While a certain number of licensed premises are owned by brewers, as is allowed by the Licensing Laws of England, there is nevertheless a large volume of trade which is at most competitive prices, and the rapidly rising costs may have a very important bearing on the financial results of this trading. So far as output is concerned, however, the prosperous conditions in heavy industries have played their part and, with the large share they hold of this trade, proportionate benefit has accrued to Scotland.
This is of special concern to Scotland as over 50 per cent of Great Britain's beer exports, and practically the whole of the bulk beer consumed by our troops abroad, is exported from Scotland.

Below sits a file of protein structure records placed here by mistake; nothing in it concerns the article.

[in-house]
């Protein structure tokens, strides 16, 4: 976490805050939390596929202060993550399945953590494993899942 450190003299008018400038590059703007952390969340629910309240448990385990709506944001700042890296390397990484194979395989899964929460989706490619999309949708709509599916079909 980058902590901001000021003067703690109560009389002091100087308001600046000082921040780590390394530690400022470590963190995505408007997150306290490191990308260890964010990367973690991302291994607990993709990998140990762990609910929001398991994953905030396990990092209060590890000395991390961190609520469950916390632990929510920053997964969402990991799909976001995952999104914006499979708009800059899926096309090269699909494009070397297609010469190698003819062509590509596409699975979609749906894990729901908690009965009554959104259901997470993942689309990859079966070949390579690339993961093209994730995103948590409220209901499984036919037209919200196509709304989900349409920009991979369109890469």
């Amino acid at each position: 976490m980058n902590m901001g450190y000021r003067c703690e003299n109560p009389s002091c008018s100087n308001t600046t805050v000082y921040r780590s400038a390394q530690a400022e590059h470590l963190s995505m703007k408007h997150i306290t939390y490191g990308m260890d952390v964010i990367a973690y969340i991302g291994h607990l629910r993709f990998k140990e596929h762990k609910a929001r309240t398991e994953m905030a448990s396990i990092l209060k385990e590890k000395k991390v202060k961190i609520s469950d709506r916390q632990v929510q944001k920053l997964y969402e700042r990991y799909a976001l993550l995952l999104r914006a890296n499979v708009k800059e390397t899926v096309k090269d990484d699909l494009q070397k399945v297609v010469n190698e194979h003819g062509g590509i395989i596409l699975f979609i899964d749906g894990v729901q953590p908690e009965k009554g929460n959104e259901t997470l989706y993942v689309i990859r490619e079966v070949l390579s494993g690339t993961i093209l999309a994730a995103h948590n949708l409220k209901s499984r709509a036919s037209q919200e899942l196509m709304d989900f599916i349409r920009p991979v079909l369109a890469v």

Conditions have changed materially during recent years, local breweries have been established in many countries, and this, combined with adverse tariffs, has curtailed opportunities of profitable trade, Australia and South Africa — at one time our largest customers — have practically ceased to import, and local breweries in the Straits Settlements, Egypt, India, &c. are all combining to diminish the trade done in the various markets. In addition, there is a very intensive competition from other countries, especially in the case of lager beer. Notwithstanding this, the improvement in world conditions and spending power have their effect on the consumption of bottled beer and, with plentiful money, the extra cost of imported beer is overlooked, and what may be in the nature of a luxury is indulged in more freely.